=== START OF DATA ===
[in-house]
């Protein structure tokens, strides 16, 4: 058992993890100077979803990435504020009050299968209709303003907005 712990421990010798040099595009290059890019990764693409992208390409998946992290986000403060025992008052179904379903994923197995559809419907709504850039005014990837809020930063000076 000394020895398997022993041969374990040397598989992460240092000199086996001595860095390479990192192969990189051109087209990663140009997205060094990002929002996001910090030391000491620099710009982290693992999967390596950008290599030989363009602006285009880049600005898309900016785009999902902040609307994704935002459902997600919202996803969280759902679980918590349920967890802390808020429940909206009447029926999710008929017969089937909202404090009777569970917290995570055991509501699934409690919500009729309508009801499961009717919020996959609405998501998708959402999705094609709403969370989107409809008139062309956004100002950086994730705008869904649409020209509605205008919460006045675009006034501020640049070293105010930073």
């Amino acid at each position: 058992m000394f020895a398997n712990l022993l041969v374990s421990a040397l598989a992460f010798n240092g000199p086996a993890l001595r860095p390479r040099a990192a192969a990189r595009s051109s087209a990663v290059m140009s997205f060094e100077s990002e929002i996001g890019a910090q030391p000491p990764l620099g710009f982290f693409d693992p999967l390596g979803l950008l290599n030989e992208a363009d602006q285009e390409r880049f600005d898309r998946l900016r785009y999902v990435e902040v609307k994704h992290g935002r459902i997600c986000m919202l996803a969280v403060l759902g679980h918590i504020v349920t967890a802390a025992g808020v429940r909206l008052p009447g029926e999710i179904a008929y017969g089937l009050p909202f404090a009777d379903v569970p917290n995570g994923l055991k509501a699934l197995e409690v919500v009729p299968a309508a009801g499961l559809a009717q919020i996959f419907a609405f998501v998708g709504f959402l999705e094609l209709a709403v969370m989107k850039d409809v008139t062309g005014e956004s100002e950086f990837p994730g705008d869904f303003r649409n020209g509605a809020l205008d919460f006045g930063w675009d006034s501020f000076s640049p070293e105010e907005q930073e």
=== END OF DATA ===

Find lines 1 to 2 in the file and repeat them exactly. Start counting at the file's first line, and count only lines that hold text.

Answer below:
[in-house]
């Protein structure tokens, strides 16, 4: 058992993890100077979803990435504020009050299968209709303003907005 712990421990010798040099595009290059890019990764693409992208390409998946992290986000403060025992008052179904379903994923197995559809419907709504850039005014990837809020930063000076 000394020895398997022993041969374990040397598989992460240092000199086996001595860095390479990192192969990189051109087209990663140009997205060094990002929002996001910090030391000491620099710009982290693992999967390596950008290599030989363009602006285009880049600005898309900016785009999902902040609307994704935002459902997600919202996803969280759902679980918590349920967890802390808020429940909206009447029926999710008929017969089937909202404090009777569970917290995570055991509501699934409690919500009729309508009801499961009717919020996959609405998501998708959402999705094609709403969370989107409809008139062309956004100002950086994730705008869904649409020209509605205008919460006045675009006034501020640049070293105010930073």